film reel image

film reel image

Friday, October 16, 2015

The Walk 2015 * * * Stars

The WalkDirector: Robert Zemeckis
Year: 2015
Rated PG
Rating: * * * Stars
Cast: Joseph Gordon-Levitt, Ben Kingsley, Charlotte Le Bon

With his unique way of slipping into roles like some confident chameleon, you might as well belly up and call Joseph Gordon-Levitt a full-blown movie star. He can headline anything that an a-lister takes on. Whether he's imitating Bruce Willis (Looper), playing a likable muscle head (Don Jon), or just slinging high stakes at poker (Sin City: A Dame to Kill For), this once adorable child actor is now the real deal. Bring on Snowden even if it is in delayed release.

Anyway, if you are afraid of heights, it might be difficult to watch certain portions or especially the last bit of his 2015 release, The Walk (my latest review). This film is based on the true story of Philippe Petit, a high-wire artist who caught the world's attention sauntering across the Twin Towers (of the World Trade Center). Directed by special effects maestro Robert Zemeckis, "Walk" has Petit (played with heavy discipline and a broad French accent by Gordon-Levitt) traveling 140 feet on a thick, heavy cable. It's a moment that you need to see to believe.

Zemeckis nurturing the concept of 3D on his mind, shoots The Walk as if he's revisiting his own Forrest Gump (1994's Best Picture winner). Tom Hanks sat on a bench and narrated most of that epic in flashback. Here, Gordon-Levitt does the same thing but from high atop the Statue of Liberty. The difference between the two films is simple: "Gump" is more Homeric with storytelling that's not negligible. "Walk" isn't plotless yet not enough seems at stake. The trailer looked mighty compelling. The end result is breezy and almost comical in nature.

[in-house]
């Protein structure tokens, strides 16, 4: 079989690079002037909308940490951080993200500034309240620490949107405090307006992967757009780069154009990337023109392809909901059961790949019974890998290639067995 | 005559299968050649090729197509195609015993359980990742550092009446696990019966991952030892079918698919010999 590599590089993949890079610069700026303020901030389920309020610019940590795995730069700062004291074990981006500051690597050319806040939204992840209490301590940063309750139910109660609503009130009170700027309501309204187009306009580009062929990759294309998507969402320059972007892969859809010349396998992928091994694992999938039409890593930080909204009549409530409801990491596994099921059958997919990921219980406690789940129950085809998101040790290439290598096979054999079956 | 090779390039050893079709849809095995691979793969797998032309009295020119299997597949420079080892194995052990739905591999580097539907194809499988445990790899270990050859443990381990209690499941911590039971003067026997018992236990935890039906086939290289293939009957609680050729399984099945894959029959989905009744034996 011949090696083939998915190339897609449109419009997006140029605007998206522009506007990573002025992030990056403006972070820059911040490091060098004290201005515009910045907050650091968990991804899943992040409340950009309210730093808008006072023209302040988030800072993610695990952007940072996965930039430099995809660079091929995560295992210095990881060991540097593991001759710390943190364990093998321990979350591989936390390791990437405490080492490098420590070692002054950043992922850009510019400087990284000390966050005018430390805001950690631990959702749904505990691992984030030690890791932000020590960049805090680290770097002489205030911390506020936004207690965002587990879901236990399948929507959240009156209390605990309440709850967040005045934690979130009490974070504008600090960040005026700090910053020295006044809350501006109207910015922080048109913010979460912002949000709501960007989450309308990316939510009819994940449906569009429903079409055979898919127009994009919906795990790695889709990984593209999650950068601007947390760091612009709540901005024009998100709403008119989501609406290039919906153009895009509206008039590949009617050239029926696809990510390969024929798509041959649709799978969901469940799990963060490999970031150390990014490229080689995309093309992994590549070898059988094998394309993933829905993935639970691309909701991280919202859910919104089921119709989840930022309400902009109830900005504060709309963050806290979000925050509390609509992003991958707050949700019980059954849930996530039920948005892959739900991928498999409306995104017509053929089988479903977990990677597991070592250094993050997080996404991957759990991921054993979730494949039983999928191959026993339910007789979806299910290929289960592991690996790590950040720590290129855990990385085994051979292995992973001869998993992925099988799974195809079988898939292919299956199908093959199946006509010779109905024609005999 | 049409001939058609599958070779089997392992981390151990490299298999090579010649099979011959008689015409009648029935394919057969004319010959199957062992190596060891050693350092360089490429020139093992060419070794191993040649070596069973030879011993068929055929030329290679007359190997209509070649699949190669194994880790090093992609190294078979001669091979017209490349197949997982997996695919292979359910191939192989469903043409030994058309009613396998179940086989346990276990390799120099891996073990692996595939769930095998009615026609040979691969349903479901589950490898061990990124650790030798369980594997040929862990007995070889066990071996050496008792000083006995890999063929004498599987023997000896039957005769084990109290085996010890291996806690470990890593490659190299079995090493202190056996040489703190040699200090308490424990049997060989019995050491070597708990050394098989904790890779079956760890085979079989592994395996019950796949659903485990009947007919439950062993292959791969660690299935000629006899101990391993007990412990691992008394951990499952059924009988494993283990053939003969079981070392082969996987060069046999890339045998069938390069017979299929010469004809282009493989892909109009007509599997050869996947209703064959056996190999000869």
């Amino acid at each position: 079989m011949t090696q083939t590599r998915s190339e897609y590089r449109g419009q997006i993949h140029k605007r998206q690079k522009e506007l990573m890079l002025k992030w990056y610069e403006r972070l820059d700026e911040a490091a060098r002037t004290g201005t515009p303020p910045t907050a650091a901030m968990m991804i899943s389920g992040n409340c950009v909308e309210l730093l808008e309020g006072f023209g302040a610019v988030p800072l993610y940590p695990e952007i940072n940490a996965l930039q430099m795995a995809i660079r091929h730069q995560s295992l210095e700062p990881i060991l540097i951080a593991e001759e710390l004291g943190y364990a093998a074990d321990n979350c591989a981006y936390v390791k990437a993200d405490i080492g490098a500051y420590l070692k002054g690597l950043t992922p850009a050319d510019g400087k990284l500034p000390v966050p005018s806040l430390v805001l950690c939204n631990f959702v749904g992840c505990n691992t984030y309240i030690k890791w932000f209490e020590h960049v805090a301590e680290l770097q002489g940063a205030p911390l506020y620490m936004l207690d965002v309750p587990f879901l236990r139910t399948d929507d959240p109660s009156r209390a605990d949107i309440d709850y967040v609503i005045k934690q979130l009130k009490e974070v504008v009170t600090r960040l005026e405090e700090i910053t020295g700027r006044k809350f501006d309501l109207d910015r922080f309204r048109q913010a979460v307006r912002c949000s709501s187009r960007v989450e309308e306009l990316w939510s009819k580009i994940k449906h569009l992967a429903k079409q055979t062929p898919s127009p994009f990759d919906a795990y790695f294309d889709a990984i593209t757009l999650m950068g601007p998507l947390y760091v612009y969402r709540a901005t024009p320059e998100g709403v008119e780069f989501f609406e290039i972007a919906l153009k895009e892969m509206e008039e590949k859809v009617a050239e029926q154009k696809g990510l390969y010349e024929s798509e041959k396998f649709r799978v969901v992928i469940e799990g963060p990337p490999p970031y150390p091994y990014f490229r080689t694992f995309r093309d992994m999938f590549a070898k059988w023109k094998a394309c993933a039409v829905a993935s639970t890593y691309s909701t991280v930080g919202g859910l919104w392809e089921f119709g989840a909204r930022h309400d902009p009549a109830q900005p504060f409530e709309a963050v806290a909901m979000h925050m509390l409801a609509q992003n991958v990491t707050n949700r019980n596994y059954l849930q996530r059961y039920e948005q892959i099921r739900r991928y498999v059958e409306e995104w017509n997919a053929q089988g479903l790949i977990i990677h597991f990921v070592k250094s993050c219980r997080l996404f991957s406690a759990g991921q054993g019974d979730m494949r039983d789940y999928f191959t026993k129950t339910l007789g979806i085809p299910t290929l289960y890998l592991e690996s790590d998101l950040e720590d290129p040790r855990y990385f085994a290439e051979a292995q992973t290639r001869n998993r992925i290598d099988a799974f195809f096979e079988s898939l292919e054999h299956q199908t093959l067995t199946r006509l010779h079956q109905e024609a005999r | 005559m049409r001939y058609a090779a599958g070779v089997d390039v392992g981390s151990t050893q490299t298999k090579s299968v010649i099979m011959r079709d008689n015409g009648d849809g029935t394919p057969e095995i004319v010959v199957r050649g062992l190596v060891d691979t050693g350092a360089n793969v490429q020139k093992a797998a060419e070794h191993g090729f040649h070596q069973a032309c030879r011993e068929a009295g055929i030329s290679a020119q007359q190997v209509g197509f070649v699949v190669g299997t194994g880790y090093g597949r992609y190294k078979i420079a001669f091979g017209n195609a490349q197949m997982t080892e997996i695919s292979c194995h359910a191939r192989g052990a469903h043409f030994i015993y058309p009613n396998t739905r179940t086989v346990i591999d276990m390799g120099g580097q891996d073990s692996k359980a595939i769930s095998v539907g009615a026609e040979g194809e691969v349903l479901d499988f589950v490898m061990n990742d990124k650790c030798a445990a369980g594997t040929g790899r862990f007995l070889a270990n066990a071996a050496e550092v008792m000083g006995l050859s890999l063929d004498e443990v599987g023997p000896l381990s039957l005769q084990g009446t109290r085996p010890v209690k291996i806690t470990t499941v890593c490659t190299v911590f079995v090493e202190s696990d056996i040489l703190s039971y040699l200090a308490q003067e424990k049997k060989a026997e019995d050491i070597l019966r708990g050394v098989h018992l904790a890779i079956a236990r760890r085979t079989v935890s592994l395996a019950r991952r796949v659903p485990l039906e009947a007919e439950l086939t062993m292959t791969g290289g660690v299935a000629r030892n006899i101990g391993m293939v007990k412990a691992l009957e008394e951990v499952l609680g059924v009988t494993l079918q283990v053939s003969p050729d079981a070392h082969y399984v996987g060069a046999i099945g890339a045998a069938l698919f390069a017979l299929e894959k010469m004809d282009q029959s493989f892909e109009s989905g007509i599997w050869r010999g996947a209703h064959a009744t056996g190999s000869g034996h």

Having its climatic gesture taking place in August of 1974 and its running time clocking in at just over two hours, The Walk chronicles Philippe's drive and passion, his relentless persona of being difficult to the people who work for him. You see he wants to be the greatest wirewalker known to man and while living in France, he injures his tooth (street performing). In the waiting room at the dentist office, he sees a picture of the World Trade Center's Twin Towers (mentioned earlier). Petit becomes obsessed. During "Walk's" next hour or so, he trains heavily with each wire becoming longer and longer in length and higher and higher off the ground. Eventually, he finds his way to New York City traveling with his cutesy girlfriend (Anne played by Charlotte Le Bon). They befriend a photographer, a life insurance salesman, a stoner, and various other accomplices. All these half-strangers help Philippe succeed in pulling off the ultimate, illegal stunt (I think you can figure out where things are headed). This gives The Walk a sort of caper feel. 2001 had Ocean's Eleven. Here we have Petit's seven.

All in all, the three-dimensional space in "Walk" is sumptuous and avant garde. The look of it is salt and peppery, the sense of time and place is physically real, and the performances by all the actors are thoroughly impactful (especially Joseph Gordon-Levitt). Edited quickly yet overwhelmed by large amounts of buildup (is said French dude finally gonna be "Mr. Man On Wire" and cross over?), this thing still keeps you interested. Even the film score is Forrest Gumpian. My rating: 3 stars.

Written by Jesse Burleson

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